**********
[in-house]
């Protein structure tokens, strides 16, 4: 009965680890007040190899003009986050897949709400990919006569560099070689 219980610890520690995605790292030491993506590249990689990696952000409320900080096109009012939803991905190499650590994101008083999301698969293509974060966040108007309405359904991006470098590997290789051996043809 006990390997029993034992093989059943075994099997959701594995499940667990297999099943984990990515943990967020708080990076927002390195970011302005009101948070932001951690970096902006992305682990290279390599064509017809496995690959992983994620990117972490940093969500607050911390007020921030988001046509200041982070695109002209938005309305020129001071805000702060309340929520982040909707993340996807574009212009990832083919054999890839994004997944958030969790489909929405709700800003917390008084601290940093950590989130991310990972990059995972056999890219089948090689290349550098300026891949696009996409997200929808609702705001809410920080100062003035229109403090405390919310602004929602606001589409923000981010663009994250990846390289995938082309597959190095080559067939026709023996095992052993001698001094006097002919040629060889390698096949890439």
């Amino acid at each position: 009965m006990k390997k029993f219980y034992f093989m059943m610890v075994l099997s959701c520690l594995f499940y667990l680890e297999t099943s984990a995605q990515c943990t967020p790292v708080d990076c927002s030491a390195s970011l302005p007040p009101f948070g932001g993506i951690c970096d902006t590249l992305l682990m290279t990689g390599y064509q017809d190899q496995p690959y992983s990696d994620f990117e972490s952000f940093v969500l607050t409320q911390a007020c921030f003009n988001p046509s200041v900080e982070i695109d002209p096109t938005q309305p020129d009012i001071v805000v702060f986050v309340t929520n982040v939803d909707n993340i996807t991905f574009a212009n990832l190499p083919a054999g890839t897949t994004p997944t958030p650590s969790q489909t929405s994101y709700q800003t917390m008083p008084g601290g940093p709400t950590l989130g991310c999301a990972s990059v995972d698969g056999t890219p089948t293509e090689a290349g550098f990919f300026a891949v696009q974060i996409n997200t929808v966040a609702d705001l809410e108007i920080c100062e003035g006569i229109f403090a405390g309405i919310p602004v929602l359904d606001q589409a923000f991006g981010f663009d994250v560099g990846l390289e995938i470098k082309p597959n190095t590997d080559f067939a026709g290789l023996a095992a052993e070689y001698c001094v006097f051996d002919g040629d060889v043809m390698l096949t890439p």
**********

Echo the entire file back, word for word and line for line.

[in-house]
């Protein structure tokens, strides 16, 4: 009965680890007040190899003009986050897949709400990919006569560099070689 219980610890520690995605790292030491993506590249990689990696952000409320900080096109009012939803991905190499650590994101008083999301698969293509974060966040108007309405359904991006470098590997290789051996043809 006990390997029993034992093989059943075994099997959701594995499940667990297999099943984990990515943990967020708080990076927002390195970011302005009101948070932001951690970096902006992305682990290279390599064509017809496995690959992983994620990117972490940093969500607050911390007020921030988001046509200041982070695109002209938005309305020129001071805000702060309340929520982040909707993340996807574009212009990832083919054999890839994004997944958030969790489909929405709700800003917390008084601290940093950590989130991310990972990059995972056999890219089948090689290349550098300026891949696009996409997200929808609702705001809410920080100062003035229109403090405390919310602004929602606001589409923000981010663009994250990846390289995938082309597959190095080559067939026709023996095992052993001698001094006097002919040629060889390698096949890439």
């Amino acid at each position: 009965m006990k390997k029993f219980y034992f093989m059943m610890v075994l099997s959701c520690l594995f499940y667990l680890e297999t099943s984990a995605q990515c943990t967020p790292v708080d990076c927002s030491a390195s970011l302005p007040p009101f948070g932001g993506i951690c970096d902006t590249l992305l682990m290279t990689g390599y064509q017809d190899q496995p690959y992983s990696d994620f990117e972490s952000f940093v969500l607050t409320q911390a007020c921030f003009n988001p046509s200041v900080e982070i695109d002209p096109t938005q309305p020129d009012i001071v805000v702060f986050v309340t929520n982040v939803d909707n993340i996807t991905f574009a212009n990832l190499p083919a054999g890839t897949t994004p997944t958030p650590s969790q489909t929405s994101y709700q800003t917390m008083p008084g601290g940093p709400t950590l989130g991310c999301a990972s990059v995972d698969g056999t890219p089948t293509e090689a290349g550098f990919f300026a891949v696009q974060i996409n997200t929808v966040a609702d705001l809410e108007i920080c100062e003035g006569i229109f403090a405390g309405i919310p602004v929602l359904d606001q589409a923000f991006g981010f663009d994250v560099g990846l390289e995938i470098k082309p597959n190095t590997d080559f067939a026709g290789l023996a095992a052993e070689y001698c001094v006097f051996d002919g040629d060889v043809m390698l096949t890439p």